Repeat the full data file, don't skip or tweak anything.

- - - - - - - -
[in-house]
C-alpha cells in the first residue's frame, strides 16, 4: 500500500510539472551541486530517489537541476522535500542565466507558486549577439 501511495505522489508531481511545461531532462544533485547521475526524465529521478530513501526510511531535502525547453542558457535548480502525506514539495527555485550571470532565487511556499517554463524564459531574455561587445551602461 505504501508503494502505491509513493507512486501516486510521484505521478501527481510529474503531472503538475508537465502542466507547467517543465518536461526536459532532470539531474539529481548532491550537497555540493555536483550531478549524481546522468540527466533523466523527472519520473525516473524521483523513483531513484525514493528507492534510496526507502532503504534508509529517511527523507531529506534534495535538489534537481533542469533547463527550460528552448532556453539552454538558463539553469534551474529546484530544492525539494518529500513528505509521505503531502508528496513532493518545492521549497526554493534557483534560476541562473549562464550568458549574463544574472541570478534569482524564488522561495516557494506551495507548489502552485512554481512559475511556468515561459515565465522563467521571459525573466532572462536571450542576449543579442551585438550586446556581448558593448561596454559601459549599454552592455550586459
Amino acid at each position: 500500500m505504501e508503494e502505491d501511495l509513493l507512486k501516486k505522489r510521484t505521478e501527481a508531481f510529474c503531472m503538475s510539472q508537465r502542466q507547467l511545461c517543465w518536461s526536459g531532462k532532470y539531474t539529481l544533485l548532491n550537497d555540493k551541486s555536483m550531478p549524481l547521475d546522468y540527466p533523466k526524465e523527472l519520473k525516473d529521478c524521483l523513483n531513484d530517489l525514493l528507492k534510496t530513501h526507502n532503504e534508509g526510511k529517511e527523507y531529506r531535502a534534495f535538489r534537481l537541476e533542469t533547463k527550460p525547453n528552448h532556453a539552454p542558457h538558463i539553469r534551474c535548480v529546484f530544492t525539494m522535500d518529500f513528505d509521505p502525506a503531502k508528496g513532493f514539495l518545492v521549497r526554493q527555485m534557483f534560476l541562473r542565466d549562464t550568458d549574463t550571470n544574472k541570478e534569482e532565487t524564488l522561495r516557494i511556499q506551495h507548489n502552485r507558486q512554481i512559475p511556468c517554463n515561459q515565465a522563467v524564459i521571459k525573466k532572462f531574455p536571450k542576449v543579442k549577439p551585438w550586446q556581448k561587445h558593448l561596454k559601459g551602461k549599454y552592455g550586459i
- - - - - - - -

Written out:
[in-house]
C-alpha cells in the first residue's frame, strides 16, 4: 500500500510539472551541486530517489537541476522535500542565466507558486549577439 501511495505522489508531481511545461531532462544533485547521475526524465529521478530513501526510511531535502525547453542558457535548480502525506514539495527555485550571470532565487511556499517554463524564459531574455561587445551602461 505504501508503494502505491509513493507512486501516486510521484505521478501527481510529474503531472503538475508537465502542466507547467517543465518536461526536459532532470539531474539529481548532491550537497555540493555536483550531478549524481546522468540527466533523466523527472519520473525516473524521483523513483531513484525514493528507492534510496526507502532503504534508509529517511527523507531529506534534495535538489534537481533542469533547463527550460528552448532556453539552454538558463539553469534551474529546484530544492525539494518529500513528505509521505503531502508528496513532493518545492521549497526554493534557483534560476541562473549562464550568458549574463544574472541570478534569482524564488522561495516557494506551495507548489502552485512554481512559475511556468515561459515565465522563467521571459525573466532572462536571450542576449543579442551585438550586446556581448558593448561596454559601459549599454552592455550586459
Amino acid at each position: 500500500m505504501e508503494e502505491d501511495l509513493l507512486k501516486k505522489r510521484t505521478e501527481a508531481f510529474c503531472m503538475s510539472q508537465r502542466q507547467l511545461c517543465w518536461s526536459g531532462k532532470y539531474t539529481l544533485l548532491n550537497d555540493k551541486s555536483m550531478p549524481l547521475d546522468y540527466p533523466k526524465e523527472l519520473k525516473d529521478c524521483l523513483n531513484d530517489l525514493l528507492k534510496t530513501h526507502n532503504e534508509g526510511k529517511e527523507y531529506r531535502a534534495f535538489r534537481l537541476e533542469t533547463k527550460p525547453n528552448h532556453a539552454p542558457h538558463i539553469r534551474c535548480v529546484f530544492t525539494m522535500d518529500f513528505d509521505p502525506a503531502k508528496g513532493f514539495l518545492v521549497r526554493q527555485m534557483f534560476l541562473r542565466d549562464t550568458d549574463t550571470n544574472k541570478e534569482e532565487t524564488l522561495r516557494i511556499q506551495h507548489n502552485r507558486q512554481i512559475p511556468c517554463n515561459q515565465a522563467v524564459i521571459k525573466k532572462f531574455p536571450k542576449v543579442k549577439p551585438w550586446q556581448k561587445h558593448l561596454k559601459g551602461k549599454y552592455g550586459i